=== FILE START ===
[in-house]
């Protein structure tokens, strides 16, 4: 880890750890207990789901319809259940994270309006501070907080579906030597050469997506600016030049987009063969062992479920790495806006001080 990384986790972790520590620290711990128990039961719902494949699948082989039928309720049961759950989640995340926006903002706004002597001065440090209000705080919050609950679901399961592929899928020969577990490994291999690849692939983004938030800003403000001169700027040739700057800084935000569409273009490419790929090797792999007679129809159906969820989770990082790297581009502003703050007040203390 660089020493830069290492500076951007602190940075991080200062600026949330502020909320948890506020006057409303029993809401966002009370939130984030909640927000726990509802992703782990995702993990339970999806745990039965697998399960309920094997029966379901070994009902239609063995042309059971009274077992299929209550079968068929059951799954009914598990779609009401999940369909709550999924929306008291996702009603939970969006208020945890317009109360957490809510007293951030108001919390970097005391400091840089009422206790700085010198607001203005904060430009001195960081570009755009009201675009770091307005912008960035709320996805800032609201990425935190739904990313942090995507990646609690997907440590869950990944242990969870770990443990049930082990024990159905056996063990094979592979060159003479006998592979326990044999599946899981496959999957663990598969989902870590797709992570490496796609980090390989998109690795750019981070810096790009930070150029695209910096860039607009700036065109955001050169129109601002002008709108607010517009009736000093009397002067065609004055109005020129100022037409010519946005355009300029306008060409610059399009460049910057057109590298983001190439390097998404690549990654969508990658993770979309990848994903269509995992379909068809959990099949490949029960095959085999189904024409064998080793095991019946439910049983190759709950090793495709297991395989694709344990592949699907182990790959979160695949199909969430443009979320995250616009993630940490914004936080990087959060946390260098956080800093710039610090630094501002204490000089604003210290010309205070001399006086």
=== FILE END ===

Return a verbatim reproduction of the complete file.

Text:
[in-house]
């Protein structure tokens, strides 16, 4: 880890750890207990789901319809259940994270309006501070907080579906030597050469997506600016030049987009063969062992479920790495806006001080 990384986790972790520590620290711990128990039961719902494949699948082989039928309720049961759950989640995340926006903002706004002597001065440090209000705080919050609950679901399961592929899928020969577990490994291999690849692939983004938030800003403000001169700027040739700057800084935000569409273009490419790929090797792999007679129809159906969820989770990082790297581009502003703050007040203390 660089020493830069290492500076951007602190940075991080200062600026949330502020909320948890506020006057409303029993809401966002009370939130984030909640927000726990509802992703782990995702993990339970999806745990039965697998399960309920094997029966379901070994009902239609063995042309059971009274077992299929209550079968068929059951799954009914598990779609009401999940369909709550999924929306008291996702009603939970969006208020945890317009109360957490809510007293951030108001919390970097005391400091840089009422206790700085010198607001203005904060430009001195960081570009755009009201675009770091307005912008960035709320996805800032609201990425935190739904990313942090995507990646609690997907440590869950990944242990969870770990443990049930082990024990159905056996063990094979592979060159003479006998592979326990044999599946899981496959999957663990598969989902870590797709992570490496796609980090390989998109690795750019981070810096790009930070150029695209910096860039607009700036065109955001050169129109601002002008709108607010517009009736000093009397002067065609004055109005020129100022037409010519946005355009300029306008060409610059399009460049910057057109590298983001190439390097998404690549990654969508990658993770979309990848994903269509995992379909068809959990099949490949029960095959085999189904024409064998080793095991019946439910049983190759709950090793495709297991395989694709344990592949699907182990790959979160695949199909969430443009979320995250616009993630940490914004936080990087959060946390260098956080800093710039610090630094501002204490000089604003210290010309205070001399006086």